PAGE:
First swine flu case confirmed in Peru state school

Peru Health Ministry officials have confirmed at least one case of AH1N1 swine flu in a pupil at a state school in the country’s capital, Lima.

A 12-year old girl tested positive for the swine flu virus, although she doesn’t know from who or how she contracted it, said the “República de Colombia” High school Principal, Jesús Chávez, to daily Peru 21.

Several schools in districts across Lima – including Pueblo Libre, San Borja, Surco and Miraflores – have temporarily suspended classes as a precaution to avoid the spreading of the virus.

The first cases were reported in private schools several weeks ago, following the return of student graduating-class groups from mid-term vacations in the Caribbean.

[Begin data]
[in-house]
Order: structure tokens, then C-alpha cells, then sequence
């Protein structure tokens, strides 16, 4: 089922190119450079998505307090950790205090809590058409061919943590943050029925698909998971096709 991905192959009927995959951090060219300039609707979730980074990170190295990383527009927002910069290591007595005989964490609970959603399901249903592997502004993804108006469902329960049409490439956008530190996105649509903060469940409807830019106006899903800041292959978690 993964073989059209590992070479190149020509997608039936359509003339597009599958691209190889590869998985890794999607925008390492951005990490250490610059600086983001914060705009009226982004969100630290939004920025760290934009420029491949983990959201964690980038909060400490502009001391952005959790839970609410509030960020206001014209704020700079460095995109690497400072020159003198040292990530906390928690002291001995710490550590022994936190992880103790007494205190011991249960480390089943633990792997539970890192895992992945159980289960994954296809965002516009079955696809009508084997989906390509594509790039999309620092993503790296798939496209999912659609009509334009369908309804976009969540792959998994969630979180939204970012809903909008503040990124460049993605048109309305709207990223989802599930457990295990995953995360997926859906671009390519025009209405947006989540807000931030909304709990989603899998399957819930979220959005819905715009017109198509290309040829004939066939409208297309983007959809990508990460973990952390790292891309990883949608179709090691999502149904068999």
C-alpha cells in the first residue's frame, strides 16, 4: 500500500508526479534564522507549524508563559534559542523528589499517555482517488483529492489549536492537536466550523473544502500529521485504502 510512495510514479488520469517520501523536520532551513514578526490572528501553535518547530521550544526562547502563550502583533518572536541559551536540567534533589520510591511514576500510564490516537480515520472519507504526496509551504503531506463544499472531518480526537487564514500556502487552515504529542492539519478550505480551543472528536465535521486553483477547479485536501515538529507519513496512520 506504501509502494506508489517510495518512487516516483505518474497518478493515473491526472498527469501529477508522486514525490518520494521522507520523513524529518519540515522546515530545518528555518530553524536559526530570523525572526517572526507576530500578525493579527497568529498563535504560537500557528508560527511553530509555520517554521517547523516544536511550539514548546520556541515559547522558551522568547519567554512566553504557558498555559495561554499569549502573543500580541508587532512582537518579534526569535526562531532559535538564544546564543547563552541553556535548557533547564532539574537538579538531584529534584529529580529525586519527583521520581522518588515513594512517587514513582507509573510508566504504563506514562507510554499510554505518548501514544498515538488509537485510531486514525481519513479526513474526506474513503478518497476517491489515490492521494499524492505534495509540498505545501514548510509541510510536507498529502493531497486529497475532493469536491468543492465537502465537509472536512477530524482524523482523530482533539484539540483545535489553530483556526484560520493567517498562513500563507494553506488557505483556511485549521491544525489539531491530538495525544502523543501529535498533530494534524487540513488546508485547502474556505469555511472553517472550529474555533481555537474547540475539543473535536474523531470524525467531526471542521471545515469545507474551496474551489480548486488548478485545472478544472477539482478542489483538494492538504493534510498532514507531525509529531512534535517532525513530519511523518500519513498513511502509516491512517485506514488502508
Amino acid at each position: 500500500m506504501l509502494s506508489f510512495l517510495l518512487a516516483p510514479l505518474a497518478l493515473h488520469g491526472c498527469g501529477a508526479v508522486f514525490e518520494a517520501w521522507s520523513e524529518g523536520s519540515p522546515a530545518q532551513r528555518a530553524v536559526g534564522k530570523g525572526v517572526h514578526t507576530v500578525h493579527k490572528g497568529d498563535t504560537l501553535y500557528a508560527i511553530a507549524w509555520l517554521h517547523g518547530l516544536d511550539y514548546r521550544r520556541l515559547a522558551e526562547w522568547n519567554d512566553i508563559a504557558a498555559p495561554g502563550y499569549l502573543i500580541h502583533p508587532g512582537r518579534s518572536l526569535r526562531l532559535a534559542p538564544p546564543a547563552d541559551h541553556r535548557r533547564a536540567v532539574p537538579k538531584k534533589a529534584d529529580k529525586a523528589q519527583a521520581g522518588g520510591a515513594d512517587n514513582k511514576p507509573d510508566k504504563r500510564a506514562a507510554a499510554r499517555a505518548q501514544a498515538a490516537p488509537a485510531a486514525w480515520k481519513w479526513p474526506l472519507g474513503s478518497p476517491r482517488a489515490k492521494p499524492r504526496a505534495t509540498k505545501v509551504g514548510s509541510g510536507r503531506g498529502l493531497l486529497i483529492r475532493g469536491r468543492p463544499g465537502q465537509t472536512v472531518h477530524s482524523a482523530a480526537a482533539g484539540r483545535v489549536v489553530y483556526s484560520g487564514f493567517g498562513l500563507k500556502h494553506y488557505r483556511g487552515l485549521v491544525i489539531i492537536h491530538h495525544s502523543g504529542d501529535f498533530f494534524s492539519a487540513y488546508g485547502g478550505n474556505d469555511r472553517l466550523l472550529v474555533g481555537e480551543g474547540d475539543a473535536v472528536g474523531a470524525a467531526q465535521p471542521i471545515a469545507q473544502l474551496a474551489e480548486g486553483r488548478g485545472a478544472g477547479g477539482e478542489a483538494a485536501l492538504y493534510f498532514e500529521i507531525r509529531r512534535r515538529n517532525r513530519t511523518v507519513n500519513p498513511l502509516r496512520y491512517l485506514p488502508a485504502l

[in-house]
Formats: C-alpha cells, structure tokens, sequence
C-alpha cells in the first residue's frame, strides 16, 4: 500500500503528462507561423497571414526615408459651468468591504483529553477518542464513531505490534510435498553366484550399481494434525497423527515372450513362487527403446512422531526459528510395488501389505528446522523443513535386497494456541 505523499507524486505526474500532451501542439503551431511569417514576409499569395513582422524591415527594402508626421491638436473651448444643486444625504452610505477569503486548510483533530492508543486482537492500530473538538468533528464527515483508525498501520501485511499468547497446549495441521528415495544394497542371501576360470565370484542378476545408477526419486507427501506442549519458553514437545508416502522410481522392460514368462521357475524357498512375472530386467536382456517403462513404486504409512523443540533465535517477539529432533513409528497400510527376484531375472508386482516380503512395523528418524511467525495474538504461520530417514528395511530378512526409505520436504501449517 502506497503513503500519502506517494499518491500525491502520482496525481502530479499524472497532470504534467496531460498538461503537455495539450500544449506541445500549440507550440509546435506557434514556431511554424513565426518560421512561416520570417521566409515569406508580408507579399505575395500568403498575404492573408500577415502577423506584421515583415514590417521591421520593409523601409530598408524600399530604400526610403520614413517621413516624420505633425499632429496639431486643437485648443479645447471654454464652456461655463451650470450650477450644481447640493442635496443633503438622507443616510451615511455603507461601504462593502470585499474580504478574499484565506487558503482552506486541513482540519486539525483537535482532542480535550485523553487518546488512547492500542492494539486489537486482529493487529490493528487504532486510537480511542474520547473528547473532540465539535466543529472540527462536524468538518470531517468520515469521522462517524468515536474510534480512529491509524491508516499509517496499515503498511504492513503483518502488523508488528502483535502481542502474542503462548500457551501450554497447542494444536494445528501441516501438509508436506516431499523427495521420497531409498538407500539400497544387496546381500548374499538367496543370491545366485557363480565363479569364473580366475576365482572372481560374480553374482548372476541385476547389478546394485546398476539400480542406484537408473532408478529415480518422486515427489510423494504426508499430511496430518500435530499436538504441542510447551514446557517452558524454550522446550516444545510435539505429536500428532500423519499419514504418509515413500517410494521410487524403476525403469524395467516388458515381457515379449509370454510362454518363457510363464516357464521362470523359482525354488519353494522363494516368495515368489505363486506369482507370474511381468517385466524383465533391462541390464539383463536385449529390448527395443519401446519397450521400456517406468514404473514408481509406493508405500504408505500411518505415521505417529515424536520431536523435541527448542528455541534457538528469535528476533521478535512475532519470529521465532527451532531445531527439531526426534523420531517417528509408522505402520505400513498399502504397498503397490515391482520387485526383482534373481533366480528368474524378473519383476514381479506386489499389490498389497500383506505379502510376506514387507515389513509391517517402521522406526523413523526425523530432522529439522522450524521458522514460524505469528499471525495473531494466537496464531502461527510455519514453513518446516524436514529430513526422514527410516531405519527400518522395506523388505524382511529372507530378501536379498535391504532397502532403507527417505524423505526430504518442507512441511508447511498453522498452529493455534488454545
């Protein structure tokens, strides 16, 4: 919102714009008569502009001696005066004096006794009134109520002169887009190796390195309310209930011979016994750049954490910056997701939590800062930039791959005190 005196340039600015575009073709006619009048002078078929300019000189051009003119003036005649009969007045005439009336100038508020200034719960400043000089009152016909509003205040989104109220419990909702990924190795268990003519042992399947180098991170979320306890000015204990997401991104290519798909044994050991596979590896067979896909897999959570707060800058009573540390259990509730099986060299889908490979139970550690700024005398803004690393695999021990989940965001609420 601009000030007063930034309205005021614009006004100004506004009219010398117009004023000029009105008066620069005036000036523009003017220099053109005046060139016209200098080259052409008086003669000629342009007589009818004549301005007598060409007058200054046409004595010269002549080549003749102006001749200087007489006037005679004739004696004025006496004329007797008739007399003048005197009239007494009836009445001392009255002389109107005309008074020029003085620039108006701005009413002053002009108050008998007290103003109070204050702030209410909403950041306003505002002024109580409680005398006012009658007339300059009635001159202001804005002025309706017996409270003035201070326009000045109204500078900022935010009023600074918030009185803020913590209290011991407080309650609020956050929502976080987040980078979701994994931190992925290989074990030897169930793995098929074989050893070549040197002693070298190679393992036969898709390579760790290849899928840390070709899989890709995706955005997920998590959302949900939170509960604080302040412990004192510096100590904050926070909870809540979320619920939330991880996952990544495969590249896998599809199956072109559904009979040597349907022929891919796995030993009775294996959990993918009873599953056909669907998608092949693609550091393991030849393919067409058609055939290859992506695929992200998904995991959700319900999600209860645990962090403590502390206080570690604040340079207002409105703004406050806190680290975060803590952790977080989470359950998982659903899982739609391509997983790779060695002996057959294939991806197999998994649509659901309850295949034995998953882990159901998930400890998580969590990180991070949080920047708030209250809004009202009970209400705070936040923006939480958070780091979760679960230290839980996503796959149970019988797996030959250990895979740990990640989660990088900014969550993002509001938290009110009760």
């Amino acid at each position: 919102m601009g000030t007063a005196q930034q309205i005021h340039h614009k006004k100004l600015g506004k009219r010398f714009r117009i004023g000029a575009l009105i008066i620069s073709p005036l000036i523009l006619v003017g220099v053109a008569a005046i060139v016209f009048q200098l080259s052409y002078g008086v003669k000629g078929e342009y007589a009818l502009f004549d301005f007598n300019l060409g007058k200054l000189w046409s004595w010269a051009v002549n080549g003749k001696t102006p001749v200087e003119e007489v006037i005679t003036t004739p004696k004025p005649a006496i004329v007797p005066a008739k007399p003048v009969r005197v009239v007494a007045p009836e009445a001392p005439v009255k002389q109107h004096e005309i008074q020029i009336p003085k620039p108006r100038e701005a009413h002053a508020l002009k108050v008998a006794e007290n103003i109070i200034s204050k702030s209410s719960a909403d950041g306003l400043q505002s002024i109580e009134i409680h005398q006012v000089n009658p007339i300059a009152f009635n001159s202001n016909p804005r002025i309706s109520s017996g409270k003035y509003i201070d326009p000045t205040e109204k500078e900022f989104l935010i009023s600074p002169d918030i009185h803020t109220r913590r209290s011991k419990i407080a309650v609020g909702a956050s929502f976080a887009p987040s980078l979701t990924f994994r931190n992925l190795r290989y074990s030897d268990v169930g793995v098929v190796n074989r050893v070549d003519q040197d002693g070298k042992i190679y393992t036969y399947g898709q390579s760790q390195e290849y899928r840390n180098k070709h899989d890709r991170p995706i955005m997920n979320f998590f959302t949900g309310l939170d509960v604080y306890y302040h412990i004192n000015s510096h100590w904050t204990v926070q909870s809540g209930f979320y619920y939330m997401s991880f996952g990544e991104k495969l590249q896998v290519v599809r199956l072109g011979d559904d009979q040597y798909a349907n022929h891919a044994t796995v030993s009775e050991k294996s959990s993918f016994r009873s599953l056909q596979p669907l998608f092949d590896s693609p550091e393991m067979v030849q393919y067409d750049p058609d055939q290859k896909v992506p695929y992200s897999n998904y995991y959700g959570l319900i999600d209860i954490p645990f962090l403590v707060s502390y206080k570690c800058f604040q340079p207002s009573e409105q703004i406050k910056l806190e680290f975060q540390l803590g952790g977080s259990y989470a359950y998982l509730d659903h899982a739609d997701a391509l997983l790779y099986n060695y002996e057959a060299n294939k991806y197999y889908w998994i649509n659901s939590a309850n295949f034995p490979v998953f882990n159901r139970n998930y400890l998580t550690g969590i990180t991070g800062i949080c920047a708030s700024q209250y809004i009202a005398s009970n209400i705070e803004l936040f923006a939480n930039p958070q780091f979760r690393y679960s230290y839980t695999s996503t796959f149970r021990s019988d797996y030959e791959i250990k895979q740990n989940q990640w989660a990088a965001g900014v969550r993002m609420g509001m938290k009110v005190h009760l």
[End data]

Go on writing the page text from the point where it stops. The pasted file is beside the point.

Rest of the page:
So far, 255 cases of swine flu have been confirmed in Peru.

According to the World Health Organization, WHO, “if a swine virus establishes efficient human-to human transmission, it can cause an influenza pandemic. The impact of a pandemic caused by such a virus is difficult to predict: it depends on virulence of the virus, existing immunity among people, cross protection by antibodies acquired from seasonal influenza infection and host factors.”

As of June 24, 2009, 110 countries have officially reported 55,867 cases of AH1N1 influenza infection, including 238 deaths.

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